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anonymous
 5 years ago
int(int(6xy^3 x=y..1) y=0..1) dxdy
anonymous
 5 years ago
int(int(6xy^3 x=y..1) y=0..1) dxdy

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anonymous
 5 years ago
Best ResponseYou've already chosen the best response.0Is your problem\[\int\limits_{0}^{1}\int\limits_{y}^{1}6xy^3dxdy\]?

anonymous
 5 years ago
Best ResponseYou've already chosen the best response.0Okay, just give me a sec to do something nonmathematical. I can help you.

anonymous
 5 years ago
Best ResponseYou've already chosen the best response.0ok, cool. i got 1/4, can you tell me if that's right? when ever you're done though

anonymous
 5 years ago
Best ResponseYou've already chosen the best response.0Okay...I scratched it out and got 1/4 too. You know what you're doing.

anonymous
 5 years ago
Best ResponseYou've already chosen the best response.0yeah but i'm have a problem with another one...is it ok to ask you one more?

anonymous
 5 years ago
Best ResponseYou've already chosen the best response.0ok it's another double...int(int(5sin(x+y) x=0..pi/2) y=0..pi/2) dxdy

anonymous
 5 years ago
Best ResponseYou've already chosen the best response.0I got 10. Is that what you got?

anonymous
 5 years ago
Best ResponseYou've already chosen the best response.0i keep getting stuck...this is the third time trying to do it again

anonymous
 5 years ago
Best ResponseYou've already chosen the best response.0It might be easier for me to scan what I did and attach then write it out...have a look through if and ask questions.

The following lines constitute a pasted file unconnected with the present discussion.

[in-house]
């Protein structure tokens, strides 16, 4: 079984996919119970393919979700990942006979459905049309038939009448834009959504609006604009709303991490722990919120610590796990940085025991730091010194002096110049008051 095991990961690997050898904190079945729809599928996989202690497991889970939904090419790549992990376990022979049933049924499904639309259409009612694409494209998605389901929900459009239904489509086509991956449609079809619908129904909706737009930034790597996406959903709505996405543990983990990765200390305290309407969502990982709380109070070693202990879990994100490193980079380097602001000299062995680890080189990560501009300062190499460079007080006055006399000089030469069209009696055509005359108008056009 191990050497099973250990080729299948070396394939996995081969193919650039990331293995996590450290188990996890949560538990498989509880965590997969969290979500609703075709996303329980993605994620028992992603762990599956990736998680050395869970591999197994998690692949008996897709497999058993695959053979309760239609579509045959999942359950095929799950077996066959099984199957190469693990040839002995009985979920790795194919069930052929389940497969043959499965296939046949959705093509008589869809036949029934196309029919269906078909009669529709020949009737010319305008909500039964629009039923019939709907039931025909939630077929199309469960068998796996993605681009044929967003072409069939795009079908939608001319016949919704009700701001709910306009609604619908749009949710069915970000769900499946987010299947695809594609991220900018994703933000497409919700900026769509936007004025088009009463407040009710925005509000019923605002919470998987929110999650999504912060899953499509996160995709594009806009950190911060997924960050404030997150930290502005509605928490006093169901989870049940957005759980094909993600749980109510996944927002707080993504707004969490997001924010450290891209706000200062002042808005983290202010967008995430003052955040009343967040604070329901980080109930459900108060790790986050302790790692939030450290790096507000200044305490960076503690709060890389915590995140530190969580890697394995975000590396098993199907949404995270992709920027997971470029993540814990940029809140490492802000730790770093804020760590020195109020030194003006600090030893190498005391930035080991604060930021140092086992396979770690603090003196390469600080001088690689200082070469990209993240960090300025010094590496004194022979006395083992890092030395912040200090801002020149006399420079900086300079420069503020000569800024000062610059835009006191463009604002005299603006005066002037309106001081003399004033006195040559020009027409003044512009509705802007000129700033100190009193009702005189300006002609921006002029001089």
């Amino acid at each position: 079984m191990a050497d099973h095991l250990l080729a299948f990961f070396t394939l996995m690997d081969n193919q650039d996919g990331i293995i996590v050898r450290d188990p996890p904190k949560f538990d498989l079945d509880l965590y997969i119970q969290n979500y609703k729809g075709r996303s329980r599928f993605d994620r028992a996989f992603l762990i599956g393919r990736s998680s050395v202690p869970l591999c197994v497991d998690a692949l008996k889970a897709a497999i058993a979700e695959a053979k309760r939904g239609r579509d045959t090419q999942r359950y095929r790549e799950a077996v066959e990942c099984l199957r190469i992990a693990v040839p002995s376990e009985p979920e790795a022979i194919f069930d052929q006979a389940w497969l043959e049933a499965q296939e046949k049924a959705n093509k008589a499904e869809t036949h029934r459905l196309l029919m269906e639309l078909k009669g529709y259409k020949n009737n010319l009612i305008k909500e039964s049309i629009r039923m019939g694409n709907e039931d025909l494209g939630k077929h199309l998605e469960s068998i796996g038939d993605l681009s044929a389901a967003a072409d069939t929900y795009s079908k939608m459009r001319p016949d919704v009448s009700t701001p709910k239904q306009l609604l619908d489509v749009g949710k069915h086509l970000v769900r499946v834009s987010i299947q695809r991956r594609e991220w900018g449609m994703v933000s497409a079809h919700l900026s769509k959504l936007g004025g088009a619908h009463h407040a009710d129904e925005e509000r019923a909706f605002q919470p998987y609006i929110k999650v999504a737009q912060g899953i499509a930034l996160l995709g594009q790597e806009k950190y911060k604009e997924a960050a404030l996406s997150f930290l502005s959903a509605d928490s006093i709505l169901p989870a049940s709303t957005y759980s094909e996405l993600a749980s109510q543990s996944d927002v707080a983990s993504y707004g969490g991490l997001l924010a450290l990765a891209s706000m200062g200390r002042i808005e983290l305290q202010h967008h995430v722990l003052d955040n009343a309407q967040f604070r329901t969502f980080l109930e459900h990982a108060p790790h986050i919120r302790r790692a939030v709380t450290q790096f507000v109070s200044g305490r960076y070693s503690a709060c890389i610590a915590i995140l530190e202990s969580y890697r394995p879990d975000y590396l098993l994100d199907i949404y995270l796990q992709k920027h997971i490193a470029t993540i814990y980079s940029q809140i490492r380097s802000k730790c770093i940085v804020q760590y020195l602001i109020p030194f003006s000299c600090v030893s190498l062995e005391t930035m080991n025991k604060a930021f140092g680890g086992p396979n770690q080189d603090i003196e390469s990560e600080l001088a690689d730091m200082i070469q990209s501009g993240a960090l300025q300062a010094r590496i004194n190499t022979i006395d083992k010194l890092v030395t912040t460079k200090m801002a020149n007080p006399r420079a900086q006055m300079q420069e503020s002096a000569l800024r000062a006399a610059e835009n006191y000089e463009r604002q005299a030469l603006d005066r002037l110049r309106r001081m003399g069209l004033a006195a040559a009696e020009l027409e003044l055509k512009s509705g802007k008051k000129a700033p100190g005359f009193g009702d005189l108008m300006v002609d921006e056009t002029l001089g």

anonymous
 5 years ago
Best ResponseYou've already chosen the best response.0Everything under the red line.

anonymous
 5 years ago
Best ResponseYou've already chosen the best response.0sorry im comparing right now...

anonymous
 5 years ago
Best ResponseYou've already chosen the best response.0That's okay. I'll be online for a while. Just post when you're ready. If I don't respond 'immediately', I'm away from the computer.

anonymous
 5 years ago
Best ResponseYou've already chosen the best response.0I think you're getting trapped by not just accepting that the other variable is just a constant when you integrate over the other in a double integral.

anonymous
 5 years ago
Best ResponseYou've already chosen the best response.0your fourth step is different from mine. i dont understand how you went from cos (pi/2 + y) to it becoming sin y

anonymous
 5 years ago
Best ResponseYou've already chosen the best response.0We get very used to thinking of x and y as things that vary, rather than stand still.

anonymous
 5 years ago
Best ResponseYou've already chosen the best response.0You can use the double angle formula. You'll see I did that expansion in the top right corner (under the red line).

anonymous
 5 years ago
Best ResponseYou've already chosen the best response.0\[\cos(\frac{\pi}{2}+y)=\cos \frac{\pi}{2}\cos y  \sin \frac{\pi}{2}\sin y\]\[=0 \times \cos y + ( 1) \times \sin y=\sin y\]

anonymous
 5 years ago
Best ResponseYou've already chosen the best response.0thank you so much. i would have never remembered that rule

anonymous
 5 years ago
Best ResponseYou've already chosen the best response.0when you're done and you're satisfied, it'd be great if you could click the 'become a fan' link :)

anonymous
 5 years ago
Best ResponseYou've already chosen the best response.0so you're getting the same answer?

anonymous
 5 years ago
Best ResponseYou've already chosen the best response.0yes, after remembering the rule it all made sense
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